Secretary Mabus, CNO Admiral Greenert, and Marine Commandant General Amos,

Suggest you read an effective, efficient explanation of the ramifications of a really bad idea over at Tom Ricks’ Foreign Policy blog.

Some highlights:

I wonder if the enhancement in personal readiness occasioned by breathalyzers will be worth the trade-off in flagging morale, professional insult, and perceptions of detached, out of touch senior leadership…

This is among the most paternalistic, professionally insulting concepts I’ve seen in all my years of service, and I’m not sure I will submit. Yes, I know my options, and I just may exercise them and go right over the side the first time the duty blowmeister shoves a plastic tube in my face and treats me like a drunk driver for daring to report for duty. To the CNO, CMC, CMC of the Navy, and SgtMaj of the Marine Corps, here’s my question: At what point will one of you four exercise your duty to tell the Secretary of the Navy, “Hey, Boss, WTF, over?” and that he really ought to fire whichever clown came up with this idea (?)

And, an additional observation:

Leaders exercising their solemn duty to junior sailors and Marines, who have even a modicum of intuition about their charges, can figure out who is sucking the worm out of the bottle every night without resorting to the extraordinary insulting and distrustful measure of breathalyzing every shipmate who steps across the brow and every Marine who marches into a gun park.

Please read the rest. There are some additional and very cogent points about the damage this exceedingly unwise little contrivance will cause.

Trust, like loyalty, is very much a two-way street. Trust is also a funny thing. Like an ornate hand-painted vase, it takes great dedication and hard work, and not a little inspiration, to create; yet just one instance of careless handling can shatter it into a thousand pieces. Even if one was so inclined to spend the time required to glue all of those pieces back together, the result is never quite nearly the same.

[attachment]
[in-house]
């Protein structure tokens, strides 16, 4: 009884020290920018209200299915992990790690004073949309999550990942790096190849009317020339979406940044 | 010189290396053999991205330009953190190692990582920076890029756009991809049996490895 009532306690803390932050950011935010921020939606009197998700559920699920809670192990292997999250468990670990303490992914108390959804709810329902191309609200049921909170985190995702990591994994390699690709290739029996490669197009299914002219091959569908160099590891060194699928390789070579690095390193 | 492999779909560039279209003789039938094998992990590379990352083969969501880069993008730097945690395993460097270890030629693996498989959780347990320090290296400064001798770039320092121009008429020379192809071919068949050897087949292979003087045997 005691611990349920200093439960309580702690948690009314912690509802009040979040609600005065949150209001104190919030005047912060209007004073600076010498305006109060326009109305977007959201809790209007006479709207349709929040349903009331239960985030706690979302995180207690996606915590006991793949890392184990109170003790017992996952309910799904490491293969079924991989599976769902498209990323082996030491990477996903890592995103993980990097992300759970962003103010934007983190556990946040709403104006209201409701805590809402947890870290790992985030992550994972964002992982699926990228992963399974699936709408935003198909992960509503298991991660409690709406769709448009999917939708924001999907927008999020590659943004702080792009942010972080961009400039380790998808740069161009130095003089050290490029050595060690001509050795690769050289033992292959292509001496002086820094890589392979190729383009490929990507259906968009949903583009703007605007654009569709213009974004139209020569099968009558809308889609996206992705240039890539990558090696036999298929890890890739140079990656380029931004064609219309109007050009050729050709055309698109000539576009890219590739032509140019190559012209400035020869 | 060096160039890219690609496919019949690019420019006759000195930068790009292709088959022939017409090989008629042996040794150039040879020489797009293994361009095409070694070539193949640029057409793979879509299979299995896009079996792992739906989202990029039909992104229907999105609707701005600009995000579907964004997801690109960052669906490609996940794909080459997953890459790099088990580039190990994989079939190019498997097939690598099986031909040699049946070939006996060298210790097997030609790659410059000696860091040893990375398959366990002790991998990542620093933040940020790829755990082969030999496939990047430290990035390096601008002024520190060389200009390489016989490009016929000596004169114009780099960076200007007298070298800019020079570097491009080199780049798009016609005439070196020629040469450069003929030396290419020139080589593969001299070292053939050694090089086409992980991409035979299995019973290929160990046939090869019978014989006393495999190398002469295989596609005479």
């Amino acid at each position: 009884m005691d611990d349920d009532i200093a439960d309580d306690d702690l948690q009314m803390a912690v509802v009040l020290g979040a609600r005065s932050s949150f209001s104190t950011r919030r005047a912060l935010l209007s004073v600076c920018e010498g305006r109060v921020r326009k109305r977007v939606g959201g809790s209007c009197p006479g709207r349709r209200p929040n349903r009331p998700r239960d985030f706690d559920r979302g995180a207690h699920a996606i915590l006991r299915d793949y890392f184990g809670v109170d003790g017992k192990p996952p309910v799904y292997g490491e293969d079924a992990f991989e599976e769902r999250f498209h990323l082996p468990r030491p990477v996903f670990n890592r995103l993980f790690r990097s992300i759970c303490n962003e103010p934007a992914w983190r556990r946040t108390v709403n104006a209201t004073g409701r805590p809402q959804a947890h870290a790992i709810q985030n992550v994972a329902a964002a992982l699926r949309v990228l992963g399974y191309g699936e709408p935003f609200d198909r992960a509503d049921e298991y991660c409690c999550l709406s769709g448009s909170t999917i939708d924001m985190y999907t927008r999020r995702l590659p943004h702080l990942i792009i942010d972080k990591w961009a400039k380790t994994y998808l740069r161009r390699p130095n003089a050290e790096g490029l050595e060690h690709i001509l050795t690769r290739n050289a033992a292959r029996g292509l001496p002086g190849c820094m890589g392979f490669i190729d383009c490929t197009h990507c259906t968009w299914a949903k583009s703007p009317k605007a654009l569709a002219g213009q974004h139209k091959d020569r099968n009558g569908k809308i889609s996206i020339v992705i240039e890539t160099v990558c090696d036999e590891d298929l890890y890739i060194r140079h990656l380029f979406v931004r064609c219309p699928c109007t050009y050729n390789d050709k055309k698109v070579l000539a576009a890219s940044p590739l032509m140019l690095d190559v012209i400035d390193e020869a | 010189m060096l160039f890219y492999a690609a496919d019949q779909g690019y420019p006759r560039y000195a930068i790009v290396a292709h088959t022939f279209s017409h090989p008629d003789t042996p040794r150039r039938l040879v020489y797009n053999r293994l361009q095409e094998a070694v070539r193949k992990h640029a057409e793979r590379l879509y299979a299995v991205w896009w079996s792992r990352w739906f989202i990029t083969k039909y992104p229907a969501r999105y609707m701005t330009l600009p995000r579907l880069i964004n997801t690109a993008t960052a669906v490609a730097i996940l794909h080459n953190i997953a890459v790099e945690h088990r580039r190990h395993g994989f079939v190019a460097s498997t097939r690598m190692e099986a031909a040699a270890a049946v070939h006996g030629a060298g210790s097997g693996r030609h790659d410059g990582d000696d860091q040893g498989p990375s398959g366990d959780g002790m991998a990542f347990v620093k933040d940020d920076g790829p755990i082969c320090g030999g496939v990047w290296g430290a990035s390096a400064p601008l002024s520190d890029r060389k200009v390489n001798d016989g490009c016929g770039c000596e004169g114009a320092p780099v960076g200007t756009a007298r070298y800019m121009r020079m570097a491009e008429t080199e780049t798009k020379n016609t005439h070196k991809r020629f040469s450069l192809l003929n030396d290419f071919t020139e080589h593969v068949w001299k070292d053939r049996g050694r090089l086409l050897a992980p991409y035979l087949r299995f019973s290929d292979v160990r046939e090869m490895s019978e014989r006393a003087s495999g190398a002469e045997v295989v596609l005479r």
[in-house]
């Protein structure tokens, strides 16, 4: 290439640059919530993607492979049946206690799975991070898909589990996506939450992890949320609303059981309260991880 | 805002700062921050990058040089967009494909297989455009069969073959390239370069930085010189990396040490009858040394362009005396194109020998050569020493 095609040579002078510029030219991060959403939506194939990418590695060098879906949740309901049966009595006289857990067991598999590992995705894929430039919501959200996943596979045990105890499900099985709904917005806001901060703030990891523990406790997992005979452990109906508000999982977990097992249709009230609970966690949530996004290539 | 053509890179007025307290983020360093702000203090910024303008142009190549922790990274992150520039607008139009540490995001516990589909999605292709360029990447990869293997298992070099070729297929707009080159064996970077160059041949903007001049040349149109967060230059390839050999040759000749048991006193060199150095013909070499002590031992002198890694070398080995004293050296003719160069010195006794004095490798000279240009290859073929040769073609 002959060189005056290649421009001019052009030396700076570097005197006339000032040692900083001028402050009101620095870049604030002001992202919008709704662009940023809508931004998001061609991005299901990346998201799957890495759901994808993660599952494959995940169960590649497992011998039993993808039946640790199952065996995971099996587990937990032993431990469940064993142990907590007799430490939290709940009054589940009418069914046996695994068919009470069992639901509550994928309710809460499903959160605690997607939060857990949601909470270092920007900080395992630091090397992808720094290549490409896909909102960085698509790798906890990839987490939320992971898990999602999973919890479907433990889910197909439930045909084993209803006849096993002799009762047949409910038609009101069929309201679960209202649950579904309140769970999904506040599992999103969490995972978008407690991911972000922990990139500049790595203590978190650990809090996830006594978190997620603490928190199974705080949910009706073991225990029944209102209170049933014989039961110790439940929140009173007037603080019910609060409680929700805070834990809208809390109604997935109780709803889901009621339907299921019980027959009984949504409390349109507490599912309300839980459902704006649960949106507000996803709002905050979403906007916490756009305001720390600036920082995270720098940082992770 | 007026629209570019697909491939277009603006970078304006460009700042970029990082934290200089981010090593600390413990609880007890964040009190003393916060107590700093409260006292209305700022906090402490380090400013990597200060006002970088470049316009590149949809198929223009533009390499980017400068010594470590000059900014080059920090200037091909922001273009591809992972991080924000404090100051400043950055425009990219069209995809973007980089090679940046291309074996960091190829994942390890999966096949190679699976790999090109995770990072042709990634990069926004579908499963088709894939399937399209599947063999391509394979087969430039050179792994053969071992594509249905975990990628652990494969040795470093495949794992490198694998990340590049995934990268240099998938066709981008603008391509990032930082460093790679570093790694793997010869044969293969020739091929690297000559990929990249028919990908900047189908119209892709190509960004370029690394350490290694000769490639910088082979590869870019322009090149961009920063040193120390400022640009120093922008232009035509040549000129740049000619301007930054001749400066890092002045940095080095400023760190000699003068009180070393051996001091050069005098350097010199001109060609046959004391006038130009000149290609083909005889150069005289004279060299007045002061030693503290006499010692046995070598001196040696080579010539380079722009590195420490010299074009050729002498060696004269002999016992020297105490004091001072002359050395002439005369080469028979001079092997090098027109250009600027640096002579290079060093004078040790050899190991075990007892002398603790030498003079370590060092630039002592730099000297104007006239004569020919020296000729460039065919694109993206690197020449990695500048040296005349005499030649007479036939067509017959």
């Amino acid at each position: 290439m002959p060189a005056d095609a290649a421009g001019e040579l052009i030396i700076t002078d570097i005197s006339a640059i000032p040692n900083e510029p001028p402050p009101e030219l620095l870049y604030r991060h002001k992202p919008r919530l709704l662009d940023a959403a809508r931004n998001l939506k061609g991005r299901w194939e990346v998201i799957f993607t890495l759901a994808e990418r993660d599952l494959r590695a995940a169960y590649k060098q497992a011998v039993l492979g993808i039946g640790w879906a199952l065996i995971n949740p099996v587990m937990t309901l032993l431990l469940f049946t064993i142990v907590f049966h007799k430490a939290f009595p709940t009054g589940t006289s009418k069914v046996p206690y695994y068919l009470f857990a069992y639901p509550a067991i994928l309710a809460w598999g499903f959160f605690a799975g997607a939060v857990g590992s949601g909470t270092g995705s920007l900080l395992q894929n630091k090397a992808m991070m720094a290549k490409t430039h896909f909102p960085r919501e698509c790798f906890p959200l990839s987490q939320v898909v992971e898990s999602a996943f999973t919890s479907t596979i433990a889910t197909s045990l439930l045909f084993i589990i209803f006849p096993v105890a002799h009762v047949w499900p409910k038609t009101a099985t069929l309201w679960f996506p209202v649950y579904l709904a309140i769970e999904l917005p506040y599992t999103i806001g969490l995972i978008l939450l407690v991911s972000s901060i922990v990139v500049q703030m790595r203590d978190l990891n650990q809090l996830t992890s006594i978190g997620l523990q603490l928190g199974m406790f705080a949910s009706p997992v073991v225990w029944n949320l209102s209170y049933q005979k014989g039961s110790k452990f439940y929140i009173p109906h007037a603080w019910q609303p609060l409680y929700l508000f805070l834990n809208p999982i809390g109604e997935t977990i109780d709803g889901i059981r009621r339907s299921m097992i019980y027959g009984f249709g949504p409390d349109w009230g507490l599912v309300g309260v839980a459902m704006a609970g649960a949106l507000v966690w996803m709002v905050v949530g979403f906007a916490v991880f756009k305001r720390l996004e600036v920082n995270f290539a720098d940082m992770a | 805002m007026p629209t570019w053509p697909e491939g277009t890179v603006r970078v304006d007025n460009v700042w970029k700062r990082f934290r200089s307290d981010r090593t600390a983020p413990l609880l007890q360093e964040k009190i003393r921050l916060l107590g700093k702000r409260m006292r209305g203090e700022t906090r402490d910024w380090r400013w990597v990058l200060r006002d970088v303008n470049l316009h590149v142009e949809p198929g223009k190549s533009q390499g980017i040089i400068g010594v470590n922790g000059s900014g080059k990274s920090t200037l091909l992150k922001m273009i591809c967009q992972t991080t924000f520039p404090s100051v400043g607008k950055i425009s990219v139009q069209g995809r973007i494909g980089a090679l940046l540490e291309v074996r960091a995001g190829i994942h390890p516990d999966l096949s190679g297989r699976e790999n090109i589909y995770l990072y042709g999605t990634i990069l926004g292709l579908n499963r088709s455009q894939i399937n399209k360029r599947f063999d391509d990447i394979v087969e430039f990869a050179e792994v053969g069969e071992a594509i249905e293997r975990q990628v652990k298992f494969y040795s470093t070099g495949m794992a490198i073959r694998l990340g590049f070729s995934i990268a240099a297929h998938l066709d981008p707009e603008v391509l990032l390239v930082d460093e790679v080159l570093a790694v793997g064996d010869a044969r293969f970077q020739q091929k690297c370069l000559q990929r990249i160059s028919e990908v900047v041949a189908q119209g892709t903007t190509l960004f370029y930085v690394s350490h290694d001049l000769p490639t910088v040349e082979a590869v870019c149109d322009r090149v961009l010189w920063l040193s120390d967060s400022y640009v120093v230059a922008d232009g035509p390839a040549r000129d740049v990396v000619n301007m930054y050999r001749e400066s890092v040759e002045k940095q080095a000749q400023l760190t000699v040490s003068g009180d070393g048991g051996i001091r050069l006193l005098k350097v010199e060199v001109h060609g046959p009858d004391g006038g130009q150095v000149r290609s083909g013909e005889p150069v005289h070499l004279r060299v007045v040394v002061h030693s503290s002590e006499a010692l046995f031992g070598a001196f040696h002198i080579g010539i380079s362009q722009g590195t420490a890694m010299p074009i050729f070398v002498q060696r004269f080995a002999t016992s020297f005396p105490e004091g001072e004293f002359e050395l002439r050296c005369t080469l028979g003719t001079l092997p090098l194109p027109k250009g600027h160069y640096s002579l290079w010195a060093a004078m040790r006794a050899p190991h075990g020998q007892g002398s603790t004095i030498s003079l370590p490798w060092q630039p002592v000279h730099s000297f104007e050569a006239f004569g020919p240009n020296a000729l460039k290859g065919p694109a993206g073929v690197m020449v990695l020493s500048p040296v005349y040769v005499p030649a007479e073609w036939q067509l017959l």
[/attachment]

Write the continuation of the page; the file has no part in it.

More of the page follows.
These Sailors and Marines have stood watch and fought two wars in the last decade. They have sacrificed, fought, bled, and died doing their duty. They are magnificent. They have given you, all of you, far more reasons for you to trust them than you have for them to trust you. The stars on the collar, the wide stripes on the sleeve, the nameplate on the big desk, those things are purely ornamental if you don’t earn the trust and respect of those you lead each day anew. Just as every Second Lieutenant and Ensign, every Chief Petty Officer and Gunnery Sergeant must do. Every day.

You are marching quick-time toward shattering that trust and breaching the loyalty of those you lead. The reasons that make this entire course of action seem like a good idea are inconsequential compared to the negative consequences of implementing this professionally insulting and terribly misguided policy. Your junior leaders, commissioned and non-commissioned, are telling you so, and loudly, even if the Generals and Admirals haven’t the courage to do so.

Good leaders listen, instead of ignoring sage advice. Now is just such a time.


h/t to LtCol P and to “John Paul Lejeune”


Posted by UltimaRatioReg in Aviation, History, Marine Corps, Naval Institute, Navy, Proceedings

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  • jon spencer

    Every O-7 and above plus every SES should have to blow in the pipe every time they come to work.
    If there number is above 0.0, off to a AA meeting they should go.
    Any two positives in a month (running or calendar) and lose the that months pay.

    Can you tell that I think this is a !#$!@# Cluster#@%$R@#$%.

  • Leadership by Example. Big Navy: Yer doin’ it wrong.

    If you want your sailors to act like professionals, to act like adults, be responsible and give you 100% all the time, then you need to TREAT THEM LIKE ADULTS.

    This is leadership 101. This is what plebes at the academy are supposed to be learning, yet here we are demanding breathalyzer tests, making sailors fill out Liberty Chits saying where they will be going, what their plans are, whether or not they’ll be consuming alcohol, when they expect to return, etc.

    Enough already. SecNav: It’s time to “just say no” to all this PC BS that is acting as a cancer on the fleet.